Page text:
This Year’s Most Bizarre Excuses for Being Late to Work

January 26th, 2017 Comments off
Retro alarm clock on wooden table

We’ve all been there. That time your alarm mysteriously didn’t go off, you couldn’t find your keys and the train was late. But, there’s another breed of latecomers out there — those who don’t seem the least bit bothered by clocking in late for work.

According to a new CareerBuilder survey, when asked how often they come in late to work, more than 1 in 4 workers (29 percent) admitted they do it at least once a month — up from 25 percent last year — and 16 percent say it’s a weekly occurrence for them — up 3 percentage points since last year.

Most of the time when people are late, the excuses are pretty common. But other times, the story gets stranger — which can make it harder to believe. When asked about the most outrageous excuses employees have given them for being late, employers shared the following:

  • I forgot it wasn’t the weekend.
  • I put petroleum jelly in my eyes.
  • I had to watch a soccer game that was being played in Europe.
  • I thought Flag Day was a legal holiday.
  • My pet turtle needed to visit the exotic animal clinic.
  • The wind blew the deck off my house.
  • I overslept because my kids changed all the clocks in the house.
  • I was cornered by a moose.
  • My mother locked me in the closet.
  • The pizza I ordered was late being delivered, and I had to be home to accept/pay for it.
  • The sunrise was so beautiful that I had to stop and take it in.
  • My mother-in-law wouldn’t stop talking.
  • My dad offered to make me a grilled cheese sandwich, and I couldn’t say no.


What Are the Rules?

Some jobs require adherence to a specific schedule in order to maintain quality service levels and precise hours of operation. Other jobs can be successfully performed with very flexible hours. Nearly 2 in 3 employers (64 percent) and employees (64 percent) believe the concept of “working 9 to 5” is an antiquated practice, but more than half of employers (53 percent) expect employees to be on time every day, and 4 in 10 (41 percent) have fired someone for being late.


What Can You Do About It?

While coming in late once in a while may be unavoidable, chronic tardiness must be dealt with professionally and firmly. Here are three steps to make sure the issue is confronted before it gets out of hand:

  1. Call your employee into a one-on-one meeting.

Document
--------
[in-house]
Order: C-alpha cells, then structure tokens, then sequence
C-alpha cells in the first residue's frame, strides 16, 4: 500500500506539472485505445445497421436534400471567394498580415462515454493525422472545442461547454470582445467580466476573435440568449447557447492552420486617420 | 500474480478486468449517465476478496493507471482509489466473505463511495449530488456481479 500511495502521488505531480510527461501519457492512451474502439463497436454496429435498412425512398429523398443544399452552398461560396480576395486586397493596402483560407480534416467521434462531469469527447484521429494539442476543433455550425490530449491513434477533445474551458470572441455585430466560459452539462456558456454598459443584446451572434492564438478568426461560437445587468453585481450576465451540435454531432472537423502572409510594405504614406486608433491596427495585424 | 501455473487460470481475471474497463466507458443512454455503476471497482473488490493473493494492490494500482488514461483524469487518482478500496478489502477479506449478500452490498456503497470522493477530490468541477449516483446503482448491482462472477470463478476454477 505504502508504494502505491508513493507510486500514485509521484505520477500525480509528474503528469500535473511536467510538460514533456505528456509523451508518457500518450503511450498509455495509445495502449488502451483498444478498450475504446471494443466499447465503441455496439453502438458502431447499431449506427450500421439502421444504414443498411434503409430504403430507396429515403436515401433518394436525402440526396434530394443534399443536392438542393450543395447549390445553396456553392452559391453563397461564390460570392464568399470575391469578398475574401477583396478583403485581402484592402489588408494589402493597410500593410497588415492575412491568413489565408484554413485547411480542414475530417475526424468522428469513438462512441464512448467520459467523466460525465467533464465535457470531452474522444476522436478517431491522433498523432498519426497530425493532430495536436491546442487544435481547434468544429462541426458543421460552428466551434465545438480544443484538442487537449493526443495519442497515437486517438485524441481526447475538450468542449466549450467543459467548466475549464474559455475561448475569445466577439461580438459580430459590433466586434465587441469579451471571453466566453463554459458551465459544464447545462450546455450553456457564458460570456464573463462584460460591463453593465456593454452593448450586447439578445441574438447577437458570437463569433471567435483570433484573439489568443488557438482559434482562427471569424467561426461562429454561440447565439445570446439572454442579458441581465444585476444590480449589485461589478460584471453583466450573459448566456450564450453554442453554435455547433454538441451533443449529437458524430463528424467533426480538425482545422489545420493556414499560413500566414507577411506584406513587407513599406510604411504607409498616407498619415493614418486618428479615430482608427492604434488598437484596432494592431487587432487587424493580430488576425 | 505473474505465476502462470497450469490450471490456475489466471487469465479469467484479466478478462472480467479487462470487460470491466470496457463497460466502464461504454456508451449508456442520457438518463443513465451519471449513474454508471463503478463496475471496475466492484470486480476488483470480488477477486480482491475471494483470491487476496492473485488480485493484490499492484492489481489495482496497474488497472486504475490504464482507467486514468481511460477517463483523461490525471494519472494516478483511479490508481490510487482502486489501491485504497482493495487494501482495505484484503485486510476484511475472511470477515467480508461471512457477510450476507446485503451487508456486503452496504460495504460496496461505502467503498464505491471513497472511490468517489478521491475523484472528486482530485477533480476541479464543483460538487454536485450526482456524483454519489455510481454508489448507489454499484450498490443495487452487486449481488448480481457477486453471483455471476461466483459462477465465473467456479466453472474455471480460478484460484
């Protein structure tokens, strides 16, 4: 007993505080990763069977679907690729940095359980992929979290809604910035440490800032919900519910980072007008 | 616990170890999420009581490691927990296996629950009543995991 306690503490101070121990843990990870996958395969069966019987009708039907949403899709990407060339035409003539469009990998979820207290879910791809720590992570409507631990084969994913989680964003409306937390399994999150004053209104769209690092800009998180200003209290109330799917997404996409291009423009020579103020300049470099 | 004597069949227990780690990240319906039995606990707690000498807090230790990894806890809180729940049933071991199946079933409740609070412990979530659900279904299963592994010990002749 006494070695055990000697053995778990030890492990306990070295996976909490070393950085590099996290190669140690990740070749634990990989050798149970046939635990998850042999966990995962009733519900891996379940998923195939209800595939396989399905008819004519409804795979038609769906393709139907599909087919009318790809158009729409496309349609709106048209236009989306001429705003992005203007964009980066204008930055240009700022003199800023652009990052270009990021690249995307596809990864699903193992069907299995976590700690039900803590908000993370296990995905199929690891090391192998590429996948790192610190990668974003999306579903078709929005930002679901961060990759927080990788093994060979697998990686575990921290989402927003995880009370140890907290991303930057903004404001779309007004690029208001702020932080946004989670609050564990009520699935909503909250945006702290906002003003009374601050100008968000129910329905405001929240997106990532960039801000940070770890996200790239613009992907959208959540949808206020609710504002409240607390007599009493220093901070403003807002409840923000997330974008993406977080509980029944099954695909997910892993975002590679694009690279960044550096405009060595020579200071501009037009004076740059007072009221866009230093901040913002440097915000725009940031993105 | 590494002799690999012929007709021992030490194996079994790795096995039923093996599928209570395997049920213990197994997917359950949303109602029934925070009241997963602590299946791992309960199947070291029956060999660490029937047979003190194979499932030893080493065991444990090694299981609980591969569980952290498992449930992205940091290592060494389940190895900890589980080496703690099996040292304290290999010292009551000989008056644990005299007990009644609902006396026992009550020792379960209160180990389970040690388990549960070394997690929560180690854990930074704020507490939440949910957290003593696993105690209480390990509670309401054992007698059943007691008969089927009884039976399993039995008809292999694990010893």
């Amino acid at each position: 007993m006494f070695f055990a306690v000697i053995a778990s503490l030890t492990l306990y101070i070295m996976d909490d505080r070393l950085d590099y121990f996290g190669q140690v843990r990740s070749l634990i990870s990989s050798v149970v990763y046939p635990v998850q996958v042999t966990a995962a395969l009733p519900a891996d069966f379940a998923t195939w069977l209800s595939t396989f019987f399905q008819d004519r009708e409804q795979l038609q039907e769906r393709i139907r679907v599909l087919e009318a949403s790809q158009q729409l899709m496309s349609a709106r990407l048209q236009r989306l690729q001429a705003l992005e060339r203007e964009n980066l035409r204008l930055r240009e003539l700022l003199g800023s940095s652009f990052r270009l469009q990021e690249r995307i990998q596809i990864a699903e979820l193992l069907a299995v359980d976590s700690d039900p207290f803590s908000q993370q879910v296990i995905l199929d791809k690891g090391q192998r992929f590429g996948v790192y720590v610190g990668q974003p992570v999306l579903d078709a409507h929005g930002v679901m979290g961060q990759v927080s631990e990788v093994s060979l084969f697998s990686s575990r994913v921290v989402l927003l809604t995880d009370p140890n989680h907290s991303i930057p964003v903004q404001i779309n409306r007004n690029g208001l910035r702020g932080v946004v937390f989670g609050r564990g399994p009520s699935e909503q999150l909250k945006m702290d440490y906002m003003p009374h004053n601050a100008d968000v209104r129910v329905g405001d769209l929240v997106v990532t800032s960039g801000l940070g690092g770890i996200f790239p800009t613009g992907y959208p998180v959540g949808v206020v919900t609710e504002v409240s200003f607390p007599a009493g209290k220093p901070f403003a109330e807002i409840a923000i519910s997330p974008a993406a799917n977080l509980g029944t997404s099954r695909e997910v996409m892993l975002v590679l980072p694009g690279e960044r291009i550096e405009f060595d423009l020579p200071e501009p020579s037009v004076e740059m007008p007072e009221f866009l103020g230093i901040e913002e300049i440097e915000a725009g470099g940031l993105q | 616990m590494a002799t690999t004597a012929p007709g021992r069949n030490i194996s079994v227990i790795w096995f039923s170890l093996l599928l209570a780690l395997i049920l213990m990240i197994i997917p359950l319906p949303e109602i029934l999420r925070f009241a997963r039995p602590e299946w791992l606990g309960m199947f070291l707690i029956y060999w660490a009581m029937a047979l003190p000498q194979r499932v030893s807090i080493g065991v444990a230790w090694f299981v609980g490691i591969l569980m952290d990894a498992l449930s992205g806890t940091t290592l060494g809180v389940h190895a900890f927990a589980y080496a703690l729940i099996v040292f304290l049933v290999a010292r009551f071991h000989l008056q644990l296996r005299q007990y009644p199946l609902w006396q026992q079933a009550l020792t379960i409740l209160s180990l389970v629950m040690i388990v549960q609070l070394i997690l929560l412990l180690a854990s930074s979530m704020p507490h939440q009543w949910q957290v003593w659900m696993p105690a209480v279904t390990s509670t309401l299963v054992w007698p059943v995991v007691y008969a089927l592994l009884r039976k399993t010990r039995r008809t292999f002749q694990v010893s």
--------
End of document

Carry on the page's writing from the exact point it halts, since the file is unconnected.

2. Discuss any factors causing your employee’s tardiness.
  3. Write up a list of escalating consequences for tardiness


Never miss a thing: Get CareerBuilder’s expert recruitment tips in your inbox.

Totally Legit or Nah? The Most WTF Late-to-Work Excuses Heard This Year

January 28th, 2016 Comments off
conceptual image of an alarm clock showing that you are too late

Most managers understand that, sometimes, unforeseen sh*t happens on the way to work – your child woke up sick, the train is delayed, the Starbucks barista got your order wrong, etc. – and you can’t always make it into the office at 8 a.m. sharp. Hey, it happens. (And, really, who can be expected to function that early without a tall, non-fat, sugar-free vanilla latte with soy milk – NOT almond milk, which you were very specific about?)

In fact, it happens a lot. According to CareerBuilder’s annual survey on late-to-work excuses, 1 in 4 workers come in late to work at least once a month, and 14 percent do it every week. While the most common culprits for arriving late are traffic, missed alarms, bad weather, lack of sleep or trying to corral the kids, every once in a while, something so epic happens that it seems too improbable to be believed.

Take, for example, these strange-but-are-they-possibly-true? excuses employees actually gave for being late to work, according to the hiring managers surveyed in CareerBuilder’s annual study:

  • “I thought of quitting today, but then decided not to, so I came in late.”
  • “My hair caught on fire from my blow dryer.”
  • “I was detained by Homeland Security.”
  • “I had to chase my cows back into the field.”
  • “A black bear entered my carport and decided to take a nap on the hood of my car.”
  • “My lizard had to have emergency surgery in the morning and died during surgery. I had to mourn while deciding whether to have the lizard disposed of by the vet or bring the lizard corpse with me to work.”
  • “There was fresh powder on the hill. I had to go skiing.”
  • “There was a store grand opening and I wanted to get the opening day sales.”
  • “I had to finish watching “My Name is Earl.’”
  • “All of my clothes were stolen.”
  • “I was confused by the time change and unsure if it was ‘spring forward’ or ‘fall back.’”
  • “A Vaseline truck overturned on the highway and cars were slipping left and right.”

As hard to believe as some of these excuses may be, they say truth is stranger than fiction, so who’s to say if these people are making it up? The survey did not reveal whether or not the employees were trying to deceive their managers, but it did shine some light on the reasons employees may feel compelled to lie: Forty-one percent of employers have fired someone for being late.

The majority of managers, however, are pretty forgiving when it comes to tardiness. One third of employers surveyed say they have no problem with the occasional late arrival, as long as it doesn’t become a pattern, and 16 percent say they don’t really care about punctuality at all so long as employees still get their work done. It certainly helps that most late-arriving employees (62 percent) say they will stay later to make up for it.

Tell us: Have you ever caught an employee lying about why they were late? What’s the strangest late-to-work excuse you’ve ever heard? Tell us in the comments section below or tweet @CBforEmployers